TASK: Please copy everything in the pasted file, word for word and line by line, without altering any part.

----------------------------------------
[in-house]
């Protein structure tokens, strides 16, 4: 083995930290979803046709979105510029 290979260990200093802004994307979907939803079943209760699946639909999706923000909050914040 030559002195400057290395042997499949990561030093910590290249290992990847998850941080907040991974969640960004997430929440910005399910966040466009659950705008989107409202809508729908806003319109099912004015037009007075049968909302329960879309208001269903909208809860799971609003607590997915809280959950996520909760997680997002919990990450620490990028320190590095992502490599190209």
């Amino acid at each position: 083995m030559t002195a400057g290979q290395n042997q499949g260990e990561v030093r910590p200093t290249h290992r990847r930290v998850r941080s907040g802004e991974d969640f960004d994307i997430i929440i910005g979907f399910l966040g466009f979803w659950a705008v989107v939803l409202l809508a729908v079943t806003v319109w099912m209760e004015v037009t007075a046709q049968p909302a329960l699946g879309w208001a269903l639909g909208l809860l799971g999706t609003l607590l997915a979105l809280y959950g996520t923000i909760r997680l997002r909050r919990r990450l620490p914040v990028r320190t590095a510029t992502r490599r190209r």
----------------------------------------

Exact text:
[in-house]
């Protein structure tokens, strides 16, 4: 083995930290979803046709979105510029 290979260990200093802004994307979907939803079943209760699946639909999706923000909050914040 030559002195400057290395042997499949990561030093910590290249290992990847998850941080907040991974969640960004997430929440910005399910966040466009659950705008989107409202809508729908806003319109099912004015037009007075049968909302329960879309208001269903909208809860799971609003607590997915809280959950996520909760997680997002919990990450620490990028320190590095992502490599190209």
């Amino acid at each position: 083995m030559t002195a400057g290979q290395n042997q499949g260990e990561v030093r910590p200093t290249h290992r990847r930290v998850r941080s907040g802004e991974d969640f960004d994307i997430i929440i910005g979907f399910l966040g466009f979803w659950a705008v989107v939803l409202l809508a729908v079943t806003v319109w099912m209760e004015v037009t007075a046709q049968p909302a329960l699946g879309w208001a269903l639909g909208l809860l799971g999706t609003l607590l997915a979105l809280y959950g996520t923000i909760r997680l997002r909050r919990r990450l620490p914040v990028r320190t590095a510029t992502r490599r190209r």